With the aid of electronics and laser the static image, too, will have an interesting development in the fields of painting and graphic arts. Attempts in this direction have been demonstrated in the form of 'video paintings', or more precisely, electronic painting and computer art.






Those who claim that we live today in a visually oriented culture are probably word-blind. Today's visual art and visual media, with the possible exception of painting, still bear a master-slave relationship to elite literature and popular journalism - in the beginning was the Word. The word is power. People who can express themselves well and forcefully in speech and writing, more or less automatically achieve positions of power... while people who express themselves well in pictures, must often support themselves through stipends and other grants.


The producers of words dominate the cultural columns of newspapers, control official cultural policy and the most important visual media. And generally exert a damnably important influence on society. The arts in Sweden are infested by the speech chorus and the clatter of typewriters. Authors write screenplays and become film directors. Journalists become television producers (or programme directors) and make TV-films. Our entire culture is beset by word-producers. Authors, journalists, investigators, letter-writers, polemicists and critics. Who, in fact, knows anything about pictures? And why do we understand so little about visual semantics? Photography and motion pictures have existed for 100 years, television for 50. Despite this, pictures have not attained more than a purely illustrative function. Why? Probably, because most of our pictures are created by Word-people. In fact, roughly half the items on TV today could just as well be broadcast on radio instead.


Ture Sjölander 1973

Ture Sjolander (b. 1937) has become known as an experimental photographer and avant-garde artist. He made his artistic debut in 1961, with a solo exhibition at the Sundsvall Museum. Unlike many artists presented here, there is some documentation on Sjolander. In the magazine Konstrevy (1:1963), there is detailed presentation of him, as well as in Aktuell Fotografi (12:1977). The earlier presentation was written after the exhibition at the Gallery Observatiorium with Lars Hillersberg och Ulf Rahmberg, at a time when Sjolander has just established himself as an artist. In the same year, he participated in a group exhibition at the White Chapel Art Gallery in London, and also qualified himself for the Swedish Government Artist Grant (Statens Konstnärsstipendium) and the Stockholm City Cultural Grant (Stockholms Stads Kulturstipendium). The article from 1977, was written after Sjolander had designed a big tapestry based on his own ABBA-photographs, for Polar Music AB.

Sjolander was a pioneer in what came to be known as "new media". In his preface to the exhibition in Sundsvall, Öyvind Fahlström wrote: To the photo-graphic artists, as he calls those who feel dissatisfied with the dialectics of the traditional photographer's relationship with his motif: when he looks around for the motif, he is its superb master, in command of every choice. But at the exact moment when he presses the button, he has already turned into a slave of the motif, and he no longer has the painter's freedom to rearrange, exclude or accentuate anything in his picture - other than in a strictly limited way. (From Öyvind Fahlström's preface to the exhibition in 1961, "On the photo-graphic art of Ture Sjolander".)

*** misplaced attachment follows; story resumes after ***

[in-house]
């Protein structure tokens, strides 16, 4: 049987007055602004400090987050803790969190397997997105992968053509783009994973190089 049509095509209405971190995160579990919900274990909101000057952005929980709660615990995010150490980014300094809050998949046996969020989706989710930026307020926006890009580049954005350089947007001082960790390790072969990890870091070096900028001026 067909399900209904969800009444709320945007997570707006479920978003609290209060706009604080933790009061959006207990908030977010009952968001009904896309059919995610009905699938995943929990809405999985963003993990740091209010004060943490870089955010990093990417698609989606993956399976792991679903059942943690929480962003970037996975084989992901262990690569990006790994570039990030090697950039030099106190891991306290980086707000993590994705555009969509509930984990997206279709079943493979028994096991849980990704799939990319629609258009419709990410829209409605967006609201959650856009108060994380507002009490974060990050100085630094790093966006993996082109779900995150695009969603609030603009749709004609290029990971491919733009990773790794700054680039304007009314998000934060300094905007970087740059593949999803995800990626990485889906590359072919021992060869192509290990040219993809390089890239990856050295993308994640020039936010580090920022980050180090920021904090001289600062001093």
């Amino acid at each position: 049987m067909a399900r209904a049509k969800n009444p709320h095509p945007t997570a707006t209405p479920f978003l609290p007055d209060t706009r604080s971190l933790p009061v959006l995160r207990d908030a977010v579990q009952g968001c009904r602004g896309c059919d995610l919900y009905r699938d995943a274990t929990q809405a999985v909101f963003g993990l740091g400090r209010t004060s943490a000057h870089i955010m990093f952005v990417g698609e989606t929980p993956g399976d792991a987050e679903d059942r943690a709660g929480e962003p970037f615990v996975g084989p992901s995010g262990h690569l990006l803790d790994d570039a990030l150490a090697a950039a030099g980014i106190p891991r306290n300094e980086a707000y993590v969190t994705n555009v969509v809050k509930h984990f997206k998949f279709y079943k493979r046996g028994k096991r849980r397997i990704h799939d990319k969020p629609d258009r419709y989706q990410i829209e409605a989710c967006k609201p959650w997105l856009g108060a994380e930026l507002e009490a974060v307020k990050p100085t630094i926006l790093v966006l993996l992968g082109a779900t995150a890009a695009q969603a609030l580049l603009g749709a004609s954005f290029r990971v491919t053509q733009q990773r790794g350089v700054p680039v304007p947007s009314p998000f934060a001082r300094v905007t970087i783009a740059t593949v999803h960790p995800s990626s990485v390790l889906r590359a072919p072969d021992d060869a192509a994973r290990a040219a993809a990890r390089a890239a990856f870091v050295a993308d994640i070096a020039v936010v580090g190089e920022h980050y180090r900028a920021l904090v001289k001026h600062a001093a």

In 1964, much was written about Ture Sjolander in connection with his exhibition "You have been photographed", at the Karlsson Gallery (19-24 - 11-13). It is likely that this controversial exhibition gave the gallery its place as one of Stockholm's most influential galleries in the domains of political art, as well as in sub- and counterculture. At the time of Sjolander's exhibition, many people (among them Ulf Hård af Segerstad) voiced criticism against this seemingly dadaistic version of photography. In the same year, another acquaintance from Sundsvall, Sven Inge de Monér, exhibited his works at the Gallery Karlsson. Along with another artist, Bror Wikström, Sjolander and de Moner began working together on various projects in the 1960's. The three men were interested in electronic experiments and Sjolander's contacts with the Swedish Broadcasting Corporation proved crucial. Sjolander does not want to describe the 1960's as a revolutionary time, but rather as a re-evolutionary one. Later on, he has explained how he, as an artist, tried to work with different types of techniques. An example of this can be seen in the films Time and Monument. They have been broadcasted on Swedish television, and have also received attention abroad. He was a driving force in the "multi-art" project, which was led by Kristian Romare, the producer of Monument. This is what Rune Jonsson writes about it in 1977: "In the news program Aktuellt, Ulf Thorén showed part of the exhibition, and Sjolander coined the following expression: "I want to exhibit, not to inhibit" [ om man skall ställa ut så skall man ju inte ställa in] . Some 10,000 visitors came to the exhibition during the two weeks that it was on. Many of the viewers were attracted by the television news-program and this made Sjolander think about new ways of distributing visual art. It should be possible to attract more visitors with the help of television and outdoor exhibitions. ("Ture Sjolander, a revolutionary in Swedish photography," Aktuell Fotografi 12:1977).

Ture Sjolander was widely noticed for his artistic activities in the 1960's. The experimental films Time and Monument were to be his most successful pieces of work in the 1960's. Included in his more recent projects, is Video Nu (Video Now) in Stockholm. He was again in the public eye in the 1970's, for taking the first colour photos of Greta Garbo and using Charlie Chaplin as a model. Ture Sjolander now lives and works in Australia.

Gary Svensson.


from the book: Digitala Pionjarer, Datorkonstens introduktion i Sverige - 2000 - Carlssons Bokforlag Stockholm Sweden.